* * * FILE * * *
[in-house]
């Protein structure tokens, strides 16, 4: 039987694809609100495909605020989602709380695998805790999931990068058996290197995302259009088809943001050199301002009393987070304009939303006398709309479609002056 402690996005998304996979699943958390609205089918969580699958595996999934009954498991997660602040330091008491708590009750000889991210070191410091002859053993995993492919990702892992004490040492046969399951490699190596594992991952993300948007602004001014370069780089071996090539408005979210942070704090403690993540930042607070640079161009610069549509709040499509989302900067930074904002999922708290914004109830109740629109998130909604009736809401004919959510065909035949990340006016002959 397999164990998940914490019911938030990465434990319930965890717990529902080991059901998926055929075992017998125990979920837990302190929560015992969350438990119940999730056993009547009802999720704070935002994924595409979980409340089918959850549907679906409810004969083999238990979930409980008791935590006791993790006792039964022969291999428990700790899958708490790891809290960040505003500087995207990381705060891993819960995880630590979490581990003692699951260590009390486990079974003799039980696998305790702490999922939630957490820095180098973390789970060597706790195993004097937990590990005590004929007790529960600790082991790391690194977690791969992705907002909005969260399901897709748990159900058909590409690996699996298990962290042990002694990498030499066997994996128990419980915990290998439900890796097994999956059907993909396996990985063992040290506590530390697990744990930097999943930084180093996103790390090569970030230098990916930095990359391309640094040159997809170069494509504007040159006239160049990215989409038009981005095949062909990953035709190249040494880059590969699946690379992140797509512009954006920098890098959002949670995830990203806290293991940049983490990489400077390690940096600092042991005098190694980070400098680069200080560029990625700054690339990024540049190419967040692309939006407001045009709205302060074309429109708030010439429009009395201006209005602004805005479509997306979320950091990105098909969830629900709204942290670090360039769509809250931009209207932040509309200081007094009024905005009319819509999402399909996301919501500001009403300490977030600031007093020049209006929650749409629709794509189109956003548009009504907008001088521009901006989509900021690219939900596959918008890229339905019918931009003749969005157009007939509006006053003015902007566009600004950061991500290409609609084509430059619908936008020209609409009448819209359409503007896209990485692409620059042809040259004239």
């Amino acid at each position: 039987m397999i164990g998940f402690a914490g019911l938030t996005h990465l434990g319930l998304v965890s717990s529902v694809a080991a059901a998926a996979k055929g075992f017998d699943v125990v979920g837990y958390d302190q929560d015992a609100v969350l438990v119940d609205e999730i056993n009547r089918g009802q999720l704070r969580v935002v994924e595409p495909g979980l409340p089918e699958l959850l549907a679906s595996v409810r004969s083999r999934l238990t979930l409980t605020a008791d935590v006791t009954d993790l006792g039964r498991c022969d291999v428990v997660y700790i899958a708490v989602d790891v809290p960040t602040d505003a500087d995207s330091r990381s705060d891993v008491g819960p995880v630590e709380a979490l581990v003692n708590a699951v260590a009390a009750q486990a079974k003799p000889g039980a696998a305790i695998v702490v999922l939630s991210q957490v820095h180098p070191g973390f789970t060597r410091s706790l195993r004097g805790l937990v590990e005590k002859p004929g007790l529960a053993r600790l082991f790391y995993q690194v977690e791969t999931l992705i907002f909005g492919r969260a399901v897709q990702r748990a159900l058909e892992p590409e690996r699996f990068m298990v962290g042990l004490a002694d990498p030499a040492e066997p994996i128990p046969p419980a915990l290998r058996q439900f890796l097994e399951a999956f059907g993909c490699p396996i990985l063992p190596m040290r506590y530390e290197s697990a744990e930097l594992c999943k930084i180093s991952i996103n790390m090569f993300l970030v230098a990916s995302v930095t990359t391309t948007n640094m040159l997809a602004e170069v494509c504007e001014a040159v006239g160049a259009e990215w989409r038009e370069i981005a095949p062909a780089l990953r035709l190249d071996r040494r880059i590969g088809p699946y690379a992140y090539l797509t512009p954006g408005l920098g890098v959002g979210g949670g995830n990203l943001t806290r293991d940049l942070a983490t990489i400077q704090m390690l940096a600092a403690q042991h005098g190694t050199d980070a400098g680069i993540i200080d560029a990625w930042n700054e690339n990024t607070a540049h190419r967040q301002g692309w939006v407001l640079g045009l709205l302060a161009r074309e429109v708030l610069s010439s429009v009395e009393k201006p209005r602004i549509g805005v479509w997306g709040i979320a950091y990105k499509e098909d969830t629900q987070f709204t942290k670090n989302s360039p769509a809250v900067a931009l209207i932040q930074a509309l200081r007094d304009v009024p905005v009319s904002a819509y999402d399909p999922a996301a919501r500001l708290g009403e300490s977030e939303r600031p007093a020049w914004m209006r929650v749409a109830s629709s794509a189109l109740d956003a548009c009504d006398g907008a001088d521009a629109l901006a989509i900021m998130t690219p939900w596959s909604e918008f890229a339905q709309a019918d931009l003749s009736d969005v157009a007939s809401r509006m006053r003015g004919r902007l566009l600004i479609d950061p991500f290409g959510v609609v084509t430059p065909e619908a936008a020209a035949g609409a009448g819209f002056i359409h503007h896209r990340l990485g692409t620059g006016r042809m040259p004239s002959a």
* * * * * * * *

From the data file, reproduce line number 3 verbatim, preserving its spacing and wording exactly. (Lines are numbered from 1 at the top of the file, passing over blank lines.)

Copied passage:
């Amino acid at each position: 039987m397999i164990g998940f402690a914490g019911l938030t996005h990465l434990g319930l998304v965890s717990s529902v694809a080991a059901a998926a996979k055929g075992f017998d699943v125990v979920g837990y958390d302190q929560d015992a609100v969350l438990v119940d609205e999730i056993n009547r089918g009802q999720l704070r969580v935002v994924e595409p495909g979980l409340p089918e699958l959850l549907a679906s595996v409810r004969s083999r999934l238990t979930l409980t605020a008791d935590v006791t009954d993790l006792g039964r498991c022969d291999v428990v997660y700790i899958a708490v989602d790891v809290p960040t602040d505003a500087d995207s330091r990381s705060d891993v008491g819960p995880v630590e709380a979490l581990v003692n708590a699951v260590a009390a009750q486990a079974k003799p000889g039980a696998a305790i695998v702490v999922l939630s991210q957490v820095h180098p070191g973390f789970t060597r410091s706790l195993r004097g805790l937990v590990e005590k002859p004929g007790l529960a053993r600790l082991f790391y995993q690194v977690e791969t999931l992705i907002f909005g492919r969260a399901v897709q990702r748990a159900l058909e892992p590409e690996r699996f990068m298990v962290g042990l004490a002694d990498p030499a040492e066997p994996i128990p046969p419980a915990l290998r058996q439900f890796l097994e399951a999956f059907g993909c490699p396996i990985l063992p190596m040290r506590y530390e290197s697990a744990e930097l594992c999943k930084i180093s991952i996103n790390m090569f993300l970030v230098a990916s995302v930095t990359t391309t948007n640094m040159l997809a602004e170069v494509c504007e001014a040159v006239g160049a259009e990215w989409r038009e370069i981005a095949p062909a780089l990953r035709l190249d071996r040494r880059i590969g088809p699946y690379a992140y090539l797509t512009p954006g408005l920098g890098v959002g979210g949670g995830n990203l943001t806290r293991d940049l942070a983490t990489i400077q704090m390690l940096a600092a403690q042991h005098g190694t050199d980070a400098g680069i993540i200080d560029a990625w930042n700054e690339n990024t607070a540049h190419r967040q301002g692309w939006v407001l640079g045009l709205l302060a161009r074309e429109v708030l610069s010439s429009v009395e009393k201006p209005r602004i549509g805005v479509w997306g709040i979320a950091y990105k499509e098909d969830t629900q987070f709204t942290k670090n989302s360039p769509a809250v900067a931009l209207i932040q930074a509309l200081r007094d304009v009024p905005v009319s904002a819509y999402d399909p999922a996301a919501r500001l708290g009403e300490s977030e939303r600031p007093a020049w914004m209006r929650v749409a109830s629709s794509a189109l109740d956003a548009c009504d006398g907008a001088d521009a629109l901006a989509i900021m998130t690219p939900w596959s909604e918008f890229a339905q709309a019918d931009l003749s009736d969005v157009a007939s809401r509006m006053r003015g004919r902007l566009l600004i479609d950061p991500f290409g959510v609609v084509t430059p065909e619908a936008a020209a035949g609409a009448g819209f002056i359409h503007h896209r990340l990485g692409t620059g006016r042809m040259p004239s002959a």